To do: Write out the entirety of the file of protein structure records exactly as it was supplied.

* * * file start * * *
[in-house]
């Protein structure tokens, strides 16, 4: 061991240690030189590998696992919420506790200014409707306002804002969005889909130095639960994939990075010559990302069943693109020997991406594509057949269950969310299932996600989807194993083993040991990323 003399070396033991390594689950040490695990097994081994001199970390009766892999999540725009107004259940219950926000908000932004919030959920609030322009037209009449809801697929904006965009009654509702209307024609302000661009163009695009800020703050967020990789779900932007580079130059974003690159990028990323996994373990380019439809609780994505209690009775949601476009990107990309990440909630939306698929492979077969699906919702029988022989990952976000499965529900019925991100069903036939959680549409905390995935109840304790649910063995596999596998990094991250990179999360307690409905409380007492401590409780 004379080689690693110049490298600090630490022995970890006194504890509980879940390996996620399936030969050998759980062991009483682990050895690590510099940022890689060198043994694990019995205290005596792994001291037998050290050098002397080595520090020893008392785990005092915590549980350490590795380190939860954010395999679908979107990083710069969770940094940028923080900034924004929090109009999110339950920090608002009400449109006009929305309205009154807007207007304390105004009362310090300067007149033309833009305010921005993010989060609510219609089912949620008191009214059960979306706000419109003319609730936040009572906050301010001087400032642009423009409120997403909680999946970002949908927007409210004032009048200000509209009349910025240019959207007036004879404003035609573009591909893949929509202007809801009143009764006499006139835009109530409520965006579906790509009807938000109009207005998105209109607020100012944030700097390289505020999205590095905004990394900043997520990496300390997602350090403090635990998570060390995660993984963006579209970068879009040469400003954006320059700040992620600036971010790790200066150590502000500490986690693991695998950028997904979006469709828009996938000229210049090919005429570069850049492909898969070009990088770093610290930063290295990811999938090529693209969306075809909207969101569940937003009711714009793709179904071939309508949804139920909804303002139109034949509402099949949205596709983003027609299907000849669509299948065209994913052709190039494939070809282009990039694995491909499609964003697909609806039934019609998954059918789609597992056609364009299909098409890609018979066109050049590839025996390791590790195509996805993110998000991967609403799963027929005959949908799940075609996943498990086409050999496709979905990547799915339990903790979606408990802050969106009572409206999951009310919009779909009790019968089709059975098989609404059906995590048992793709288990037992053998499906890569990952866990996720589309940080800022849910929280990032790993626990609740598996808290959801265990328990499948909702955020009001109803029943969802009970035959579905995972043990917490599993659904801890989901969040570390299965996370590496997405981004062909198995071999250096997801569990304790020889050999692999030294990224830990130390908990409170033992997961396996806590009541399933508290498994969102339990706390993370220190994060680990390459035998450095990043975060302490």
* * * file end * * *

[in-house]
């Protein structure tokens, strides 16, 4: 061991240690030189590998696992919420506790200014409707306002804002969005889909130095639960994939990075010559990302069943693109020997991406594509057949269950969310299932996600989807194993083993040991990323 003399070396033991390594689950040490695990097994081994001199970390009766892999999540725009107004259940219950926000908000932004919030959920609030322009037209009449809801697929904006965009009654509702209307024609302000661009163009695009800020703050967020990789779900932007580079130059974003690159990028990323996994373990380019439809609780994505209690009775949601476009990107990309990440909630939306698929492979077969699906919702029988022989990952976000499965529900019925991100069903036939959680549409905390995935109840304790649910063995596999596998990094991250990179999360307690409905409380007492401590409780 004379080689690693110049490298600090630490022995970890006194504890509980879940390996996620399936030969050998759980062991009483682990050895690590510099940022890689060198043994694990019995205290005596792994001291037998050290050098002397080595520090020893008392785990005092915590549980350490590795380190939860954010395999679908979107990083710069969770940094940028923080900034924004929090109009999110339950920090608002009400449109006009929305309205009154807007207007304390105004009362310090300067007149033309833009305010921005993010989060609510219609089912949620008191009214059960979306706000419109003319609730936040009572906050301010001087400032642009423009409120997403909680999946970002949908927007409210004032009048200000509209009349910025240019959207007036004879404003035609573009591909893949929509202007809801009143009764006499006139835009109530409520965006579906790509009807938000109009207005998105209109607020100012944030700097390289505020999205590095905004990394900043997520990496300390997602350090403090635990998570060390995660993984963006579209970068879009040469400003954006320059700040992620600036971010790790200066150590502000500490986690693991695998950028997904979006469709828009996938000229210049090919005429570069850049492909898969070009990088770093610290930063290295990811999938090529693209969306075809909207969101569940937003009711714009793709179904071939309508949804139920909804303002139109034949509402099949949205596709983003027609299907000849669509299948065209994913052709190039494939070809282009990039694995491909499609964003697909609806039934019609998954059918789609597992056609364009299909098409890609018979066109050049590839025996390791590790195509996805993110998000991967609403799963027929005959949908799940075609996943498990086409050999496709979905990547799915339990903790979606408990802050969106009572409206999951009310919009779909009790019968089709059975098989609404059906995590048992793709288990037992053998499906890569990952866990996720589309940080800022849910929280990032790993626990609740598996808290959801265990328990499948909702955020009001109803029943969802009970035959579905995972043990917490599993659904801890989901969040570390299965996370590496997405981004062909198995071999250096997801569990304790020889050999692999030294990224830990130390908990409170033992997961396996806590009541399933508290498994969102339990706390993370220190994060680990390459035998450095990043975060302490």